April 22, 2013

Rand Paul demands that the immigration debate focus on terrorism.

"I believe that any real comprehensive immigration reform must implement strong national security protections. The facts emerging in the Boston Marathon bombing have exposed a weakness in our current system. If we don't use this debate as an opportunity to fix flaws in our current system, flaws made even more evident last week, then we will not be doing our jobs.... [N]ational security protections must be rolled into comprehensive immigration reform to make sure the federal government does everything it can to prevent immigrants with malicious intent from using our immigration system to gain entry into the United States in order to commit future acts of terror."

92 comments:

mccullough said...

There has never been enough emphasis on this aspect of immigration. The 9/11 terrorists were here legally. KSM went to graduate school here.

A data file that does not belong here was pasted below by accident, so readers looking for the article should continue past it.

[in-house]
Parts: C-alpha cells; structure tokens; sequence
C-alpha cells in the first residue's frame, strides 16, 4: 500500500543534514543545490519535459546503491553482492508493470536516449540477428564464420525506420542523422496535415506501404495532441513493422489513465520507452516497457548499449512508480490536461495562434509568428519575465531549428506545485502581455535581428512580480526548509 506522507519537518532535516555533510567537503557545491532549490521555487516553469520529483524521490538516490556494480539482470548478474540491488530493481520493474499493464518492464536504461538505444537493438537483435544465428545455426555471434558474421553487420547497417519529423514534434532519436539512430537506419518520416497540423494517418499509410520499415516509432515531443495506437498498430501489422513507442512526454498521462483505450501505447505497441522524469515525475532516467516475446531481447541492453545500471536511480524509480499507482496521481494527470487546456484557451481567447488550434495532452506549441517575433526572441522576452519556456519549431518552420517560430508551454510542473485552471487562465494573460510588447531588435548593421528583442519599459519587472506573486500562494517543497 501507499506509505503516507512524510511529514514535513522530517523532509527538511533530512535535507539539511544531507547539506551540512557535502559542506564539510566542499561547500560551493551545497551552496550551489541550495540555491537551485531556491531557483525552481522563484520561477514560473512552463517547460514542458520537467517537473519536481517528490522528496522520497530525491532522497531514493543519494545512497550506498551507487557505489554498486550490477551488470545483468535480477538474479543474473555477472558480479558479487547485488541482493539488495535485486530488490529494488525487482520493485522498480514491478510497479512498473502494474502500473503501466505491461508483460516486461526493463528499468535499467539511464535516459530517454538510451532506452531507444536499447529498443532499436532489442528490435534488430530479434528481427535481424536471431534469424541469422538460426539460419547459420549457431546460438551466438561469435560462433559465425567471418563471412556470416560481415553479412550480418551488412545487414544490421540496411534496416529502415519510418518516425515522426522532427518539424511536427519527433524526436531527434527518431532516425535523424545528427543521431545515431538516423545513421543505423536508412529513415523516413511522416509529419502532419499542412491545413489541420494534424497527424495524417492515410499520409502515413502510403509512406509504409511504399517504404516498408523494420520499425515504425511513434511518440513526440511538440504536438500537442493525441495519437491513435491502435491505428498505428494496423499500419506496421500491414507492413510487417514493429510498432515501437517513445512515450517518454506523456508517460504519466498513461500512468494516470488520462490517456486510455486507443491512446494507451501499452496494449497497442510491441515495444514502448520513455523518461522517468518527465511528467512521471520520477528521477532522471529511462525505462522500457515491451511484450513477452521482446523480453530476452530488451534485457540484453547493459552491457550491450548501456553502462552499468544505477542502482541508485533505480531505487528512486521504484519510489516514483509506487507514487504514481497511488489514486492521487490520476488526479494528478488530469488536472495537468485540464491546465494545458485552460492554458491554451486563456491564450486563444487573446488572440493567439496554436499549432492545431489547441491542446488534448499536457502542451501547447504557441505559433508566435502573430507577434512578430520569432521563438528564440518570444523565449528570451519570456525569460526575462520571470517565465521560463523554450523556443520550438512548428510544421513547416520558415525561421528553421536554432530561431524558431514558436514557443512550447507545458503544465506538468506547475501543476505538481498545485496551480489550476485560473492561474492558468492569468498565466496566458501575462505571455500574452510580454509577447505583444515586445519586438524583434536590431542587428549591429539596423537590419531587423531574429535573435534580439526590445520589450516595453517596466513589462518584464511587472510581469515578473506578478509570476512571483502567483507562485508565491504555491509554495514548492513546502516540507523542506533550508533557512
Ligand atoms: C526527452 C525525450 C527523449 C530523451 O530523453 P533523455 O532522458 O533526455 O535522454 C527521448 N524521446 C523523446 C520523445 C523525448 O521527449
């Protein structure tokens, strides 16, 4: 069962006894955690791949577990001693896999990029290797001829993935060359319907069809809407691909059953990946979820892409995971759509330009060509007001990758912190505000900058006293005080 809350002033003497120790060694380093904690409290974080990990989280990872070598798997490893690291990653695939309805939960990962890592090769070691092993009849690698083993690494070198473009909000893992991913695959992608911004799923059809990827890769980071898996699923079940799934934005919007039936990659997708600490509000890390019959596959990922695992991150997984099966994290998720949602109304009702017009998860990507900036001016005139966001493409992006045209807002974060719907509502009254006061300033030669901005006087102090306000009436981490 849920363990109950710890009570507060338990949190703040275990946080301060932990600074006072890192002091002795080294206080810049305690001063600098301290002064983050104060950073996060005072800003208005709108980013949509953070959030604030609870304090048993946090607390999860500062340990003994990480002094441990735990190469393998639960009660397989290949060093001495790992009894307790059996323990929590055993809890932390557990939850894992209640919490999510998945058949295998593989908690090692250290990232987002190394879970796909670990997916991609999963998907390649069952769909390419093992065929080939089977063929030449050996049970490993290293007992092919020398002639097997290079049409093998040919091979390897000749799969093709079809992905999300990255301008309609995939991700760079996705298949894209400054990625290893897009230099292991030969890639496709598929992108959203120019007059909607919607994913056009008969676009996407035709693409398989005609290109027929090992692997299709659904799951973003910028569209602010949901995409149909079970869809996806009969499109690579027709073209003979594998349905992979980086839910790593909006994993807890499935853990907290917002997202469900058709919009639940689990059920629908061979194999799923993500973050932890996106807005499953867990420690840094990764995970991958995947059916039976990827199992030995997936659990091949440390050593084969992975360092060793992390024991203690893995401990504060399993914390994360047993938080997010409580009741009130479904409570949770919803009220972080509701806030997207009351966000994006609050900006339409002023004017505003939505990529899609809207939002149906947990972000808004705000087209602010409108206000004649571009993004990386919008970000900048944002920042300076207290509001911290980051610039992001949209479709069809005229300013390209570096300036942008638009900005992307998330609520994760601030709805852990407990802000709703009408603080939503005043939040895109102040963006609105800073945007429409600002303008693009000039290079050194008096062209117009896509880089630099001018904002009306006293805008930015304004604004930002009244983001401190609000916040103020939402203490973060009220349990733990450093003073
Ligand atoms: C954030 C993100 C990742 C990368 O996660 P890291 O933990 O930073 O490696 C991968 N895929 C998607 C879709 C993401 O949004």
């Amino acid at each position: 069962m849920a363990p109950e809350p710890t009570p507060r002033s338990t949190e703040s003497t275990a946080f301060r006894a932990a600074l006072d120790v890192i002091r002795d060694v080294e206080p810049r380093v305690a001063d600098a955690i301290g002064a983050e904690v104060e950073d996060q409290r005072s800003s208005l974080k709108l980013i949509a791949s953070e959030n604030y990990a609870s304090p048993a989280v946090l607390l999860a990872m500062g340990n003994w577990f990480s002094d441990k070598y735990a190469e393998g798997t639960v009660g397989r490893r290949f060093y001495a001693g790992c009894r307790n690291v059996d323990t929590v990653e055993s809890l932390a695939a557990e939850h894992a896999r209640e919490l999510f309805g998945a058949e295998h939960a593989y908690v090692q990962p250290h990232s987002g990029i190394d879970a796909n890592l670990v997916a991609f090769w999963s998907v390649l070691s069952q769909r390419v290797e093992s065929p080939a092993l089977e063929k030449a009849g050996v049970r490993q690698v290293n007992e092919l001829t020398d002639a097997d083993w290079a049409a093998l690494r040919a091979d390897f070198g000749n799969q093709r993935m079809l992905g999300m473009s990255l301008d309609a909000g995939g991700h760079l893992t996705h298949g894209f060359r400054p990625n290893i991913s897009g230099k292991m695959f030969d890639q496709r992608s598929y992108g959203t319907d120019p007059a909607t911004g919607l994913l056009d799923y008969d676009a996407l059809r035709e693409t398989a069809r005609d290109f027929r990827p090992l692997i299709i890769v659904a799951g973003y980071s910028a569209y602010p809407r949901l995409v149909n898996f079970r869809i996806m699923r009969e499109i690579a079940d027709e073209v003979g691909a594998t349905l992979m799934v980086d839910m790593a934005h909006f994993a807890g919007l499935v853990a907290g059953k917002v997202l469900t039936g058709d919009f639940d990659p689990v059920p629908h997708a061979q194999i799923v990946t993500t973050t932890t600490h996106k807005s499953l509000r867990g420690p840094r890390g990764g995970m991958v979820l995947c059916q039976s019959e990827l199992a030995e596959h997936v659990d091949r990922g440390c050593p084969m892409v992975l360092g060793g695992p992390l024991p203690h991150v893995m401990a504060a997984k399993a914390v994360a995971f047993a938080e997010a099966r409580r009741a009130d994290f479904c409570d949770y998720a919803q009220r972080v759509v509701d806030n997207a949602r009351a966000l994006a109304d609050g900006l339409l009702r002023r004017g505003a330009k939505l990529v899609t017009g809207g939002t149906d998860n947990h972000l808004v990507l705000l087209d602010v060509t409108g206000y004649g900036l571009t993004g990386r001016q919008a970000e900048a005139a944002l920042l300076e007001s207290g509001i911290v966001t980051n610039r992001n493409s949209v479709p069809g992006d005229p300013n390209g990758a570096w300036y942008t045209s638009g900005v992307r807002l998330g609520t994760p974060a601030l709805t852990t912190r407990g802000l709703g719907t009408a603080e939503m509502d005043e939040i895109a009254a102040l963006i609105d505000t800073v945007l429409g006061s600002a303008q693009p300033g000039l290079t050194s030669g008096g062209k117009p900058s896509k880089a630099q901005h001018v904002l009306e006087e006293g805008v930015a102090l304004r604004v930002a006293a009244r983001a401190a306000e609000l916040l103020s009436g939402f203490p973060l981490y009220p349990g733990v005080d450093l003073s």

Maybe we should suspend student visas for those from Muslim countries for a decade.

bagoh20 said...

Well, that's just crazy talk.

bpm4532 said...

Hear, hear!

Lauderdale Vet said...

A bit of a conundrum, since "illegal immigrants" have already demonstrated their willingness to violate our laws to serve their own purposes by default.

bpm4532 said...

Break an immigration law, break a few citizens, at this point, what does it matter?

AprilApple said...

Democrat staffers, acting like good little brown shirts, will not allow debate at these immigration hearings.

HA said...

Why isn't Paul demanding that the surviving bomber be given the Miranda rights he's entitled to as an American citizen?

Mitchell the Bat said...

At this very minute, as I look out the window, I can see a bunch of terrorists mulching my neighbor's flower beds.

Synova said...

Oooooo... he's good.

Synova said...

Part of Bush's "guest worker" proposals were to get the people coming across the border for work out of the "system" where they obscured the criminals, drug runners, and terrorists.

jr565 said...

HA wrote:
Why isn't Paul demanding that the surviving bomber be given the Miranda rights he's entitled to as an American citizen?

Why aren't the anti police state lefties demanding the same thing?

Bill, Republic of Texas said...

HA said...
Why isn't Paul demanding that the surviving bomber be given the Miranda rights he's entitled to as an American citizen?